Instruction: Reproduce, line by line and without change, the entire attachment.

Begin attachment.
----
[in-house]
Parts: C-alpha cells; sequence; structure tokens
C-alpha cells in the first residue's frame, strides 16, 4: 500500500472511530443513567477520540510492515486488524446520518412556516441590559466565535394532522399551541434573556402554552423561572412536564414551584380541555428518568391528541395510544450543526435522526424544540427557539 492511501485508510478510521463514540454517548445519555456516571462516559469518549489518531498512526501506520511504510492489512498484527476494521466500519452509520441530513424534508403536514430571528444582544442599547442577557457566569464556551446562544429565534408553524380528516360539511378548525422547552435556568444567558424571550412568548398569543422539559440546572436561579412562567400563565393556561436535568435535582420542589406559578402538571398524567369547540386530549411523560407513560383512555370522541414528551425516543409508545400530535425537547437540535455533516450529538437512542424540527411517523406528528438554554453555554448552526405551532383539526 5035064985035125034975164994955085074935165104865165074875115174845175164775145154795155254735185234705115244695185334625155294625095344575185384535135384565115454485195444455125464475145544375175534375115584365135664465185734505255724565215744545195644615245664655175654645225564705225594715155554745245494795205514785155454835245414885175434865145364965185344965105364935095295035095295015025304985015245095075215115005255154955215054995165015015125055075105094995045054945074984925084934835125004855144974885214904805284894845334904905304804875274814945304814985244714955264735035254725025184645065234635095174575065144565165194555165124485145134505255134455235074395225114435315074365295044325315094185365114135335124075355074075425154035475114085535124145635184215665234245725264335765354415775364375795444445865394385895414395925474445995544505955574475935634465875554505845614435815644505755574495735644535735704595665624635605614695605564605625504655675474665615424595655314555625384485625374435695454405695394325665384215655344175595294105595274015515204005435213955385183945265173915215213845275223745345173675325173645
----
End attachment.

[in-house]
Parts: C-alpha cells; sequence; structure tokens
C-alpha cells in the first residue's frame, strides 16, 4: 500500500472511530443513567477520540510492515486488524446520518412556516441590559466565535394532522399551541434573556402554552423561572412536564414551584380541555428518568391528541395510544450543526435522526424544540427557539 492511501485508510478510521463514540454517548445519555456516571462516559469518549489518531498512526501506520511504510492489512498484527476494521466500519452509520441530513424534508403536514430571528444582544442599547442577557457566569464556551446562544429565534408553524380528516360539511378548525422547552435556568444567558424571550412568548398569543422539559440546572436561579412562567400563565393556561436535568435535582420542589406559578402538571398524567369547540386530549411523560407513560383512555370522541414528551425516543409508545400530535425537547437540535455533516450529538437512542424540527411517523406528528438554554453555554448552526405551532383539526 5035064985035125034975164994955085074935165104865165074875115174845175164775145154795155254735185234705115244695185334625155294625095344575185384535135384565115454485195444455125464475145544375175534375115584365135664465185734505255724565215744545195644615245664655175654645225564705225594715155554745245494795205514785155454835245414885175434865145364965185344965105364935095295035095295015025304985015245095075215115005255154955215054995165015015125055075105094995045054945074984925084934835125004855144974885214904805284894845334904905304804875274814945304814985244714955264735035254725025184645065234635095174575065144565165194555165124485145134505255134455235074395225114435315074365295044325315094185365114135335124075355074075425154035475114085535124145635184215665234245725264335765354415775364375795444445865394385895414395925474445995544505955574475935634465875554505845614435815644505755574495735644535735704595665624635605614695605564605625504655675474665615424595655314555625384485625374435695454405695394325665384215655344175595294105595274015515204005435213955385183945265173915215213845275223745345173675325173645